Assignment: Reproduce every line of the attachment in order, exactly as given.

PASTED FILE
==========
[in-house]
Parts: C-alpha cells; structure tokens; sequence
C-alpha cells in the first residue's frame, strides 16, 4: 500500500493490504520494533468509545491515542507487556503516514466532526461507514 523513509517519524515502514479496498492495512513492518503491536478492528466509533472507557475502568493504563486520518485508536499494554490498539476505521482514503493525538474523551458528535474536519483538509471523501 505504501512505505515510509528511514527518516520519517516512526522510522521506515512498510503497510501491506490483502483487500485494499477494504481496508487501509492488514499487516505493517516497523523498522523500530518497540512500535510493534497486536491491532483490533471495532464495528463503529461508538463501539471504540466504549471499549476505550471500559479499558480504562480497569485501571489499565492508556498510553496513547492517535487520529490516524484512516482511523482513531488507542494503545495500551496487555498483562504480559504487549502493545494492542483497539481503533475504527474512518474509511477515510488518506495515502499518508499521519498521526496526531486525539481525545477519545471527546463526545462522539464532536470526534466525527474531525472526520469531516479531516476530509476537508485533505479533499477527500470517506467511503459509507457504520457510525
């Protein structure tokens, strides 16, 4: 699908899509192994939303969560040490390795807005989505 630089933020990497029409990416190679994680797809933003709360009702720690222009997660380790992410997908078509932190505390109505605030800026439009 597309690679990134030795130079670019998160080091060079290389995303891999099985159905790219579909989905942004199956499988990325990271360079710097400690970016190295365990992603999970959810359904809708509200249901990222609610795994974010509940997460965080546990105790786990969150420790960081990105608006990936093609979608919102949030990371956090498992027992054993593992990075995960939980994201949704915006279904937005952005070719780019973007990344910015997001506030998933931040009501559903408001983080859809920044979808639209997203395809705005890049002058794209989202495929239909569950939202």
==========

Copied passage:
[in-house]
Parts: C-alpha cells; structure tokens; sequence
C-alpha cells in the first residue's frame, strides 16, 4: 500500500493490504520494533468509545491515542507487556503516514466532526461507514 523513509517519524515502514479496498492495512513492518503491536478492528466509533472507557475502568493504563486520518485508536499494554490498539476505521482514503493525538474523551458528535474536519483538509471523501 505504501512505505515510509528511514527518516520519517516512526522510522521506515512498510503497510501491506490483502483487500485494499477494504481496508487501509492488514499487516505493517516497523523498522523500530518497540512500535510493534497486536491491532483490533471495532464495528463503529461508538463501539471504540466504549471499549476505550471500559479499558480504562480497569485501571489499565492508556498510553496513547492517535487520529490516524484512516482511523482513531488507542494503545495500551496487555498483562504480559504487549502493545494492542483497539481503533475504527474512518474509511477515510488518506495515502499518508499521519498521526496526531486525539481525545477519545471527546463526545462522539464532536470526534466525527474531525472526520469531516479531516476530509476537508485533505479533499477527500470517506467511503459509507457504520457510525
């Protein structure tokens, strides 16, 4: 699908899509192994939303969560040490390795807005989505 630089933020990497029409990416190679994680797809933003709360009702720690222009997660380790992410997908078509932190505390109505605030800026439009 597309690679990134030795130079670019998160080091060079290389995303891999099985159905790219579909989905942004199956499988990325990271360079710097400690970016190295365990992603999970959810359904809708509200249901990222609610795994974010509940997460965080546990105790786990969150420790960081990105608006990936093609979608919102949030990371956090498992027992054993593992990075995960939980994201949704915006279904937005952005070719780019973007990344910015997001506030998933931040009501559903408001983080859809920044979808639209997203395809705005890049002058794209989202495929239909569950939202």